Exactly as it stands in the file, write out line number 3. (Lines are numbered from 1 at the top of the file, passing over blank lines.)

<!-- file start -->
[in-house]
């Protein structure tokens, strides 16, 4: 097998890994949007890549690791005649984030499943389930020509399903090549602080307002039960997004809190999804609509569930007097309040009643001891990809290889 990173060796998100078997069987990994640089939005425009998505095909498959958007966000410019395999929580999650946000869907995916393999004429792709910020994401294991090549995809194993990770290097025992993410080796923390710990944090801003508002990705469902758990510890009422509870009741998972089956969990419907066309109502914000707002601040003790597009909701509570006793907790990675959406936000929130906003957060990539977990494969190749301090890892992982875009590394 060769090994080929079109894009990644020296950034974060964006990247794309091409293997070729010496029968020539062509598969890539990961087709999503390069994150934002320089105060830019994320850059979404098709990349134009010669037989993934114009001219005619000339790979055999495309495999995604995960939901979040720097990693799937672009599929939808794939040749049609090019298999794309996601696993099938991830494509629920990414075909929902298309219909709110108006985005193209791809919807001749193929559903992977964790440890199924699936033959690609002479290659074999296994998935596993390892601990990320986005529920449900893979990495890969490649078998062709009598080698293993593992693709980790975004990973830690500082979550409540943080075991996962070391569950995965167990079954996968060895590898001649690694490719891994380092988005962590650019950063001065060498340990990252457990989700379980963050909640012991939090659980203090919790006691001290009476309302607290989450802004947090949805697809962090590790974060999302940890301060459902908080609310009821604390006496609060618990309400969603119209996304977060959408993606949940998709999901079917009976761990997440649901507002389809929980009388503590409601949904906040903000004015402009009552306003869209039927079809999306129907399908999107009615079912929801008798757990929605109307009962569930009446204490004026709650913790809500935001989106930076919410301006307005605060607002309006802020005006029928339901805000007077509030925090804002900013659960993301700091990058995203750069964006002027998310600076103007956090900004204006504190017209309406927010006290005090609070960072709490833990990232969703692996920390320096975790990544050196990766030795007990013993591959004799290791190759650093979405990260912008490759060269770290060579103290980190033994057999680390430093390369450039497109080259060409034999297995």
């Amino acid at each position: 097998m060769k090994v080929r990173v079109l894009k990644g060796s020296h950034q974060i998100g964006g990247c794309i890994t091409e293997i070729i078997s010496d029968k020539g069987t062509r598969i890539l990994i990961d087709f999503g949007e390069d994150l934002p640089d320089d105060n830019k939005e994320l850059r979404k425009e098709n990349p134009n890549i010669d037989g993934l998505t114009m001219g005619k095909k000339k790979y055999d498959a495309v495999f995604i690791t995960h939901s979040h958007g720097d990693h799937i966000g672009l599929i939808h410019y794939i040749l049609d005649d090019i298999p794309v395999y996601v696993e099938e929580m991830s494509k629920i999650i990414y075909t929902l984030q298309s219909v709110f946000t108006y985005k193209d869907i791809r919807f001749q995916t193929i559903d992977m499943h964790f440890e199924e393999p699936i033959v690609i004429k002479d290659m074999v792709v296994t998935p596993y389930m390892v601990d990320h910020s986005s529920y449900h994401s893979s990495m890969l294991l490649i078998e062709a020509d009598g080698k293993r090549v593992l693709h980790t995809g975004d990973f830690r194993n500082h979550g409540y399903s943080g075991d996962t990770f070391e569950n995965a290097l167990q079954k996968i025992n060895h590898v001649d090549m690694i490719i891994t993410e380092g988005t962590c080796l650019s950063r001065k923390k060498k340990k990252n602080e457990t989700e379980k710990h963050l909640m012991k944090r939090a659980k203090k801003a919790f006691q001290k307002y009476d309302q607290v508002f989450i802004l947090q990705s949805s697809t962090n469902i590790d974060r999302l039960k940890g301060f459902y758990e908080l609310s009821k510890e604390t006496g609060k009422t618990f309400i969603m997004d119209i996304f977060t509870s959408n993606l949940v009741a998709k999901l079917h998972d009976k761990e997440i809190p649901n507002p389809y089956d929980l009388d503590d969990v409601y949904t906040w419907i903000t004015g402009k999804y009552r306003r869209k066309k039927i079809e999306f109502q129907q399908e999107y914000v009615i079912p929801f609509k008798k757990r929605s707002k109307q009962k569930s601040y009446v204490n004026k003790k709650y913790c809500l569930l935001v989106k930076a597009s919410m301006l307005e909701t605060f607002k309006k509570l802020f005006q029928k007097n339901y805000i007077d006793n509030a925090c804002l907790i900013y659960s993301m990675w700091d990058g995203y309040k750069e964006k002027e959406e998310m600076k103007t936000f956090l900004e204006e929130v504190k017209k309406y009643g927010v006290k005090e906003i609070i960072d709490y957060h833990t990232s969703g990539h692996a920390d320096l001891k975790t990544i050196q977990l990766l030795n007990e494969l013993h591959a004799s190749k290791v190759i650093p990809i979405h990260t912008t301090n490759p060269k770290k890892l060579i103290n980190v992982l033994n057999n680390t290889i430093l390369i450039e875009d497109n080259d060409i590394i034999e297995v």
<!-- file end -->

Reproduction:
């Amino acid at each position: 097998m060769k090994v080929r990173v079109l894009k990644g060796s020296h950034q974060i998100g964006g990247c794309i890994t091409e293997i070729i078997s010496d029968k020539g069987t062509r598969i890539l990994i990961d087709f999503g949007e390069d994150l934002p640089d320089d105060n830019k939005e994320l850059r979404k425009e098709n990349p134009n890549i010669d037989g993934l998505t114009m001219g005619k095909k000339k790979y055999d498959a495309v495999f995604i690791t995960h939901s979040h958007g720097d990693h799937i966000g672009l599929i939808h410019y794939i040749l049609d005649d090019i298999p794309v395999y996601v696993e099938e929580m991830s494509k629920i999650i990414y075909t929902l984030q298309s219909v709110f946000t108006y985005k193209d869907i791809r919807f001749q995916t193929i559903d992977m499943h964790f440890e199924e393999p699936i033959v690609i004429k002479d290659m074999v792709v296994t998935p596993y389930m390892v601990d990320h910020s986005s529920y449900h994401s893979s990495m890969l294991l490649i078998e062709a020509d009598g080698k293993r090549v593992l693709h980790t995809g975004d990973f830690r194993n500082h979550g409540y399903s943080g075991d996962t990770f070391e569950n995965a290097l167990q079954k996968i025992n060895h590898v001649d090549m690694i490719i891994t993410e380092g988005t962590c080796l650019s950063r001065k923390k060498k340990k990252n602080e457990t989700e379980k710990h963050l909640m012991k944090r939090a659980k203090k801003a919790f006691q001290k307002y009476d309302q607290v508002f989450i802004l947090q990705s949805s697809t962090n469902i590790d974060r999302l039960k940890g301060f459902y758990e908080l609310s009821k510890e604390t006496g609060k009422t618990f309400i969603m997004d119209i996304f977060t509870s959408n993606l949940v009741a998709k999901l079917h998972d009976k761990e997440i809190p649901n507002p389809y089956d929980l009388d503590d969990v409601y949904t906040w419907i903000t004015g402009k999804y009552r306003r869209k066309k039927i079809e999306f109502q129907q399908e999107y914000v009615i079912p929801f609509k008798k757990r929605s707002k109307q009962k569930s601040y009446v204490n004026k003790k709650y913790c809500l569930l935001v989106k930076a597009s919410m301006l307005e909701t605060f607002k309006k509570l802020f005006q029928k007097n339901y805000i007077d006793n509030a925090c804002l907790i900013y659960s993301m990675w700091d990058g995203y309040k750069e964006k002027e959406e998310m600076k103007t936000f956090l900004e204006e929130v504190k017209k309406y009643g927010v006290k005090e906003i609070i960072d709490y957060h833990t990232s969703g990539h692996a920390d320096l001891k975790t990544i050196q977990l990766l030795n007990e494969l013993h591959a004799s190749k290791v190759i650093p990809i979405h990260t912008t301090n490759p060269k770290k890892l060579i103290n980190v992982l033994n057999n680390t290889i430093l390369i450039e875009d497109n080259d060409i590394i034999e297995v």